Take, for instance, Rick Martel. He busted his ass in 1997, and made his WCW debut in early 1998, looking in his best shape of his career. After a few weeks, Martel immediately made a big splash in WCW by winning the WCW Television Title. To many of the newer fans, it may not have been a big triumph, but for the old school fans, this was indeed big. Martel was out of wrestling for years to work, full time, on a career in real estate. Martel had great success in the 1980s in the AWA as a former World Champ, and he was a former tag champ in the WWF, also in the 1980s.
Before the "Model" gimmick basically killed all hope of a great all around wrestler, Martel was considered, by many, to be one of the torch carriers in professional wrestling, once the current big guys got out of the way. However, things didn't turn out for the better, and Martel lost interest in wrestling. His comeback was HUGE, and his television title victory was a sign that his true potential could have been realized in WCW. However, he destroyed his knee at Superbrawl 1998, and then destroyed that same knee when trying to return after that. But the point remains that his television title victory was a big thing for Martel's comeback, although injuries held him back from even topping that achievement.
How about Bret Hart winning the WCW World Title in late 1999? Since he arrived in late 1997, after the famous Montreal Survivor Series 1997 screwjob, Bret had his sights set on a good career in WCW, as he could have matches with many of the legends who avoided him in the WWF, namely Hulk Hogan. But for under 2 years, Bret Hart was screwed in WCW. Hulk Hogan's creative control clause kept Hart away from him, and Bischoff wouldn't give Bret a proper chance to even go for the World Title, since by then, Bischoff was wearing out kneepads to keep Hulk Hogan happy 24/7.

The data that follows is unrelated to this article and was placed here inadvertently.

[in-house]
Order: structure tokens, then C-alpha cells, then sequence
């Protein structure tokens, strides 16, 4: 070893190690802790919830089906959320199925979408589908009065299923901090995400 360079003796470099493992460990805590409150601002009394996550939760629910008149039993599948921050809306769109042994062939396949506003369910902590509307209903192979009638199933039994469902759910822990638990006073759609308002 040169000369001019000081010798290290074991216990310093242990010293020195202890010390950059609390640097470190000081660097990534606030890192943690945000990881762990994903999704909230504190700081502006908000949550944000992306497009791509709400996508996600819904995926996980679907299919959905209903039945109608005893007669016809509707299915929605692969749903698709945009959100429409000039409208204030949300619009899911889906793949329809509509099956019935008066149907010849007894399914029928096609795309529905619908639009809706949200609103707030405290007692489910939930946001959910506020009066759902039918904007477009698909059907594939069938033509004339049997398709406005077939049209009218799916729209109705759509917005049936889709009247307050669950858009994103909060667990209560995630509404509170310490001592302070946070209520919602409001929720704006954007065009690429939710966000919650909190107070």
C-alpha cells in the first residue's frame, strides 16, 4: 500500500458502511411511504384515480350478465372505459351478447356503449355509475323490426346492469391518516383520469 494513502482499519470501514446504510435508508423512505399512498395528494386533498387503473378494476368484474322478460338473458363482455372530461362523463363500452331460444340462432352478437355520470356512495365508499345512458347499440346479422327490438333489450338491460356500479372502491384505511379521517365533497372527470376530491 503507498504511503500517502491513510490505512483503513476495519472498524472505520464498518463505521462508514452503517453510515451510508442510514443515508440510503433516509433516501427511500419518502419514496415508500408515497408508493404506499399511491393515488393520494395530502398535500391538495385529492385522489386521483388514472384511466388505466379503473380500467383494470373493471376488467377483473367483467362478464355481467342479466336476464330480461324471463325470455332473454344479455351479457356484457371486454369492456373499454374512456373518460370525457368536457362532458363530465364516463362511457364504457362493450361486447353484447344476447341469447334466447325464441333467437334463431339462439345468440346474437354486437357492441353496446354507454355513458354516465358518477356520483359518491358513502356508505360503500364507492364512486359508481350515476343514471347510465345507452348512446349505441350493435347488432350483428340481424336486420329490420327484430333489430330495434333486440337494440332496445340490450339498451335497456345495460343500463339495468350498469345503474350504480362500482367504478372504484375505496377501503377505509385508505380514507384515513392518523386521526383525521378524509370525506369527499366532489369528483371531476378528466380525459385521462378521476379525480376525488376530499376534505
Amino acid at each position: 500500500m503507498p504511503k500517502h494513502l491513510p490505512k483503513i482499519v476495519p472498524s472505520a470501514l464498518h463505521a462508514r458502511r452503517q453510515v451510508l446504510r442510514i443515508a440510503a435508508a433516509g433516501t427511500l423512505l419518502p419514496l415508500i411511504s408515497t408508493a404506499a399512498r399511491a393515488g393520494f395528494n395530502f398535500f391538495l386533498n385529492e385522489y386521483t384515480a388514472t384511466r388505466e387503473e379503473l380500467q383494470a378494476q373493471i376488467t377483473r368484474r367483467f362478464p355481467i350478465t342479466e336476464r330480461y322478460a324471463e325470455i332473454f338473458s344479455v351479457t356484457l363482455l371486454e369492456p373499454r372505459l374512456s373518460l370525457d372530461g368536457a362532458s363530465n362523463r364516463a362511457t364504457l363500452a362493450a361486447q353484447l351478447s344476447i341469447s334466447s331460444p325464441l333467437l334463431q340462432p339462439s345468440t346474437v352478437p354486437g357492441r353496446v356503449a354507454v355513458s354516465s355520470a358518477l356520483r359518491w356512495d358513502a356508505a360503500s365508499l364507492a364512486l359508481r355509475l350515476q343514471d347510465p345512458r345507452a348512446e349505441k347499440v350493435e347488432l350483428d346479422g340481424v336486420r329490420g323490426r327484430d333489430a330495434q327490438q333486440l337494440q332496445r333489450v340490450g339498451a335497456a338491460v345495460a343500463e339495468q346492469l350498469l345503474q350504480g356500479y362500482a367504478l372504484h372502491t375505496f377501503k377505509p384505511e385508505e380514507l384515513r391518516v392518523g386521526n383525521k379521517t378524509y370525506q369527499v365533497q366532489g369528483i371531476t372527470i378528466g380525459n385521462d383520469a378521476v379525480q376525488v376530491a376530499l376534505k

Then, Bret went through a few injuries and the great tragedy of losing his brother in May of 1999. But come Mayhem 1999, Bret Hart won his 1st WCW World Title, as the opportunity was open with Hulk Hogan in hiding once Vince Russo came in charge. Bret could have been a solid champ, but Russo tainted this final great achievement for Bret Hart. Russo recreated the New World Order in a terrible fashion, making no sense with any of the reasons why it was formed with the certain wrestlers it had. Then, Bret suffered a few head injuries, and his career was sadly over. But the point remains that he FINALLY won the WCW World Title in a good fashion, when many wrote him off as finished because of the previous circumstances in WCW, and also, for the way he was turfed out of the WWF.
Then we have Diamond Dallas Page, who won a BIG and UNEXPECTED WCW World Title on Spring Stampede 1999 in a 4 way match for the World Title against Hulk Hogan, Ric Flair, and Sting. Many had their money on the other 3 competitors, and they wrote off DDP completely! DDP came through with the shocking world title win. But his World Title win was bigger than most would think, for DDP has been busting his ass to become a professional wrestler for many years, even at the late age he started!